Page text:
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High-pressure CO2-CH4 selective adsorption on covalent organic polymer

Lee, S.-P. and Mellon, N. and Shariff, A.M. and Leveque, J.-M. (2018) High-pressure CO2-CH4 selective adsorption on covalent organic polymer. Journal of Natural Gas Science and Engineering, 50 . pp. 139-146.

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Abstract

Most of the newly discovered gas reservoir has high CO2 content (up to 70), thus pose critical challenges to gas separation process due to the limitation of current acceptable technology. Recent report on COP-1 showed its potential as sorbent for CO2 capture due to its high adsorption capacity, low cost sorbent with good water resistance. However, scarce data on the potential of COP-1 and its selectivity for CO2/CH4 adsorbent for high pressure operation were reported. In this study, the adsorption isotherms were gravimetrically measured using magnetic suspension balance (MSB) within the range of 50�100 bar, at isothermal temperatures of 298, 318, 328 and 338 K. Langmuir and Sips isotherm models were correlated to the adsorption equilibrium data at critical and supercritical conditions. The ideal adsorption selectivities for CO2/CH4 separation were also predicted using Ideal Adsorbed Solution Theory (IAST). The ideal selectivity obtained (�22) shows good separation performance for CO2 from CH4 onto COP-1. Furthermore, isosteric heats of adsorption calculated from Clausius-Clapeyron equation reveals that physisorption is the dominant factor for the interaction between adsorbates and surface of COP-1. Results also showed that the isostearic heat of COP-1 is a strong function of temperature and adsorbed amount. Nevertheless, the adsorption behaviour of COP-1 found in this work gives a good indication on the utilization of COP in CO2/CH4 separation for unexploited natural gas reservoir with high CO2 content. © 2017 Elsevier B.V.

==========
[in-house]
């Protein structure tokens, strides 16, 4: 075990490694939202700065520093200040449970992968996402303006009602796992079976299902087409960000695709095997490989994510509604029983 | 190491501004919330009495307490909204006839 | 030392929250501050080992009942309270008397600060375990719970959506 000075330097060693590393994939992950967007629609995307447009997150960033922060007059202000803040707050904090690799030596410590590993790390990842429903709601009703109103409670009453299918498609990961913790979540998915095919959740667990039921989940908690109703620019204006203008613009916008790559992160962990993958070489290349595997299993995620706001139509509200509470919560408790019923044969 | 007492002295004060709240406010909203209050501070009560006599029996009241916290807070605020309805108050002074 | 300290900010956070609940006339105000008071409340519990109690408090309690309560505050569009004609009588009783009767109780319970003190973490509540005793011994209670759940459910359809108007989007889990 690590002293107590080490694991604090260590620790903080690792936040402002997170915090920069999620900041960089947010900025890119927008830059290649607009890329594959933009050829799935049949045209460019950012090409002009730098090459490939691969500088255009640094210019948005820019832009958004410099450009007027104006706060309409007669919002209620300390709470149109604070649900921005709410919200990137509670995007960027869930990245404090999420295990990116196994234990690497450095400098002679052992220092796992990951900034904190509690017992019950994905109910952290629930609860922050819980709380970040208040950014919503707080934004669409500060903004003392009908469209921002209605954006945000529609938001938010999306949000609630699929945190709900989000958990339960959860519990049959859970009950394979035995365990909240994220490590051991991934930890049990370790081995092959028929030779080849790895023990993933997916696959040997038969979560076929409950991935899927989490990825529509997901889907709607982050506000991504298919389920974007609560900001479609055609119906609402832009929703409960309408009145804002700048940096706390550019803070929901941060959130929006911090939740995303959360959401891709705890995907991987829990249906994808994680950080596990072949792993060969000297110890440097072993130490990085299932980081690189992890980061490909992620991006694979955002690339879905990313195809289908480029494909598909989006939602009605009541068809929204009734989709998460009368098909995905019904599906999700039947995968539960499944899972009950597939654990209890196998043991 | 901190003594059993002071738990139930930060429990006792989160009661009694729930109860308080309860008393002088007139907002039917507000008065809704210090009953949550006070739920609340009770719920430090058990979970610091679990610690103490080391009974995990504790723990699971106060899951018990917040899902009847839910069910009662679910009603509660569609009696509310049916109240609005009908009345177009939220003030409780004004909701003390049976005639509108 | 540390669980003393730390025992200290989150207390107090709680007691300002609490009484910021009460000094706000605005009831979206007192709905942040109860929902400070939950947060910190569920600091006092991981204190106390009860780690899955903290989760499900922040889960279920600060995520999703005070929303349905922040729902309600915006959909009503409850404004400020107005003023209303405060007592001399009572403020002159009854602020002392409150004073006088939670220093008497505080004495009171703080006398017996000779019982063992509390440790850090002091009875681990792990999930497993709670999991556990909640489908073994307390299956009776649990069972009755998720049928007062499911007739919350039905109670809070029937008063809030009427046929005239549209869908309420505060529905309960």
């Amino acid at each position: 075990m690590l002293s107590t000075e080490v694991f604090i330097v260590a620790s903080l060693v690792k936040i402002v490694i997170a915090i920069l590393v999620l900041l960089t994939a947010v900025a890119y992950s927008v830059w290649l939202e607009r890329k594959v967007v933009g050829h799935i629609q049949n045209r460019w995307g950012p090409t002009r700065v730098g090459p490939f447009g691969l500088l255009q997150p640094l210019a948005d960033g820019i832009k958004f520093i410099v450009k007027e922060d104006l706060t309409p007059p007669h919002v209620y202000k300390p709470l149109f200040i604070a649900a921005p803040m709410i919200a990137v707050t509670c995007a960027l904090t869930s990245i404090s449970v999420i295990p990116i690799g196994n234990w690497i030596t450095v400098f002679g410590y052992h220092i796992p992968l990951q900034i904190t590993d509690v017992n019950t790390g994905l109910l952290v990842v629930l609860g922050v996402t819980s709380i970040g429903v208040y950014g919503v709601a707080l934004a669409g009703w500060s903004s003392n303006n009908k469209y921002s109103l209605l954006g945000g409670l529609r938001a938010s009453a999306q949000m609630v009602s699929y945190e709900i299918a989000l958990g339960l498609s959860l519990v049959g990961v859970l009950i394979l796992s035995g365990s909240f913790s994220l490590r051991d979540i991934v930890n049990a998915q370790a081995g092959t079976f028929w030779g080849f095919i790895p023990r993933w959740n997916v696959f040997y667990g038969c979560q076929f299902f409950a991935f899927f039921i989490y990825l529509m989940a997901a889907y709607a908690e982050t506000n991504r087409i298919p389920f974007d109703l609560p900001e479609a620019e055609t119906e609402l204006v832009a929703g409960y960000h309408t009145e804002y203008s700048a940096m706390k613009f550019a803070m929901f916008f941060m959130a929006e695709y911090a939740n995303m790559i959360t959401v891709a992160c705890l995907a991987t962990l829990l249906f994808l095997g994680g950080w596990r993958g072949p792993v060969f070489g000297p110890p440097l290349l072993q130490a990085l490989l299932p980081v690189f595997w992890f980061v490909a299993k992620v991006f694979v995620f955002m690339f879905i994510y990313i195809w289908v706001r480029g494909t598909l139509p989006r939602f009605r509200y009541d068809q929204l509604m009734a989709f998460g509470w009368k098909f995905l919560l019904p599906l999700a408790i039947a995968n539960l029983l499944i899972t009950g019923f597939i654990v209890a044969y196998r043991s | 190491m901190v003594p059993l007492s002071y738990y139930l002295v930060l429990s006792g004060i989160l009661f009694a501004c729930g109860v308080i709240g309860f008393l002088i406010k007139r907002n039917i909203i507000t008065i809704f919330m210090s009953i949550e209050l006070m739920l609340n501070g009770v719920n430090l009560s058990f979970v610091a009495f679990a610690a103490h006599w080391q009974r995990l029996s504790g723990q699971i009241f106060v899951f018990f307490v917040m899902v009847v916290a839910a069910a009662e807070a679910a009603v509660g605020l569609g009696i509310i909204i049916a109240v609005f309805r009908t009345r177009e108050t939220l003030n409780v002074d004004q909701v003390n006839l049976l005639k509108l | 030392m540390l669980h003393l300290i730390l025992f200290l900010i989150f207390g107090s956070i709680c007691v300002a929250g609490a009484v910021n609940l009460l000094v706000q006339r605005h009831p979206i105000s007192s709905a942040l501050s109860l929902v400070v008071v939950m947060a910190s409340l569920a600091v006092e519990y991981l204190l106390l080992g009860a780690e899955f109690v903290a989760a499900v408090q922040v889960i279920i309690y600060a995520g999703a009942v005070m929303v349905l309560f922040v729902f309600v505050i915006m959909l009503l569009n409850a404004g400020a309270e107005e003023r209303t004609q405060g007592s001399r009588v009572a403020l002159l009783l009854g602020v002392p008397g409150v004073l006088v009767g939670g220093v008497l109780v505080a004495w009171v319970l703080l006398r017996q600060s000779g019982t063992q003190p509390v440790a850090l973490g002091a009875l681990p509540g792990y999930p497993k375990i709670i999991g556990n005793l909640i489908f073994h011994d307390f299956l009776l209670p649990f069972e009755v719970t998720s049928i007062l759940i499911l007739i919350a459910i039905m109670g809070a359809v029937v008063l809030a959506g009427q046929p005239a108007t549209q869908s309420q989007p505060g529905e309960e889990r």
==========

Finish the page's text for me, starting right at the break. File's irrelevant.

Item Type:Article
Impact Factor:cited By 1
Uncontrolled Keywords:Adsorption; Adsorption isotherms; Carbon dioxide; Natural gas; Organic polymers; Separation; Suspensions (components), Clausius-Clapeyron equations; CO2 adsorption; High pressure; High pressure operations; IAST; Ideal adsorbed solution theories (IAST); Isosteric heats of adsorptions; Magnetic suspension balance, Physisorption
Departments / MOR / COE:Research Institutes > Institute for Contaminant Management
ID Code:21814
Deposited By: Ahmad Suhairi
Deposited On:01 Aug 2018 02:03
Last Modified:10 Jan 2019 06:50

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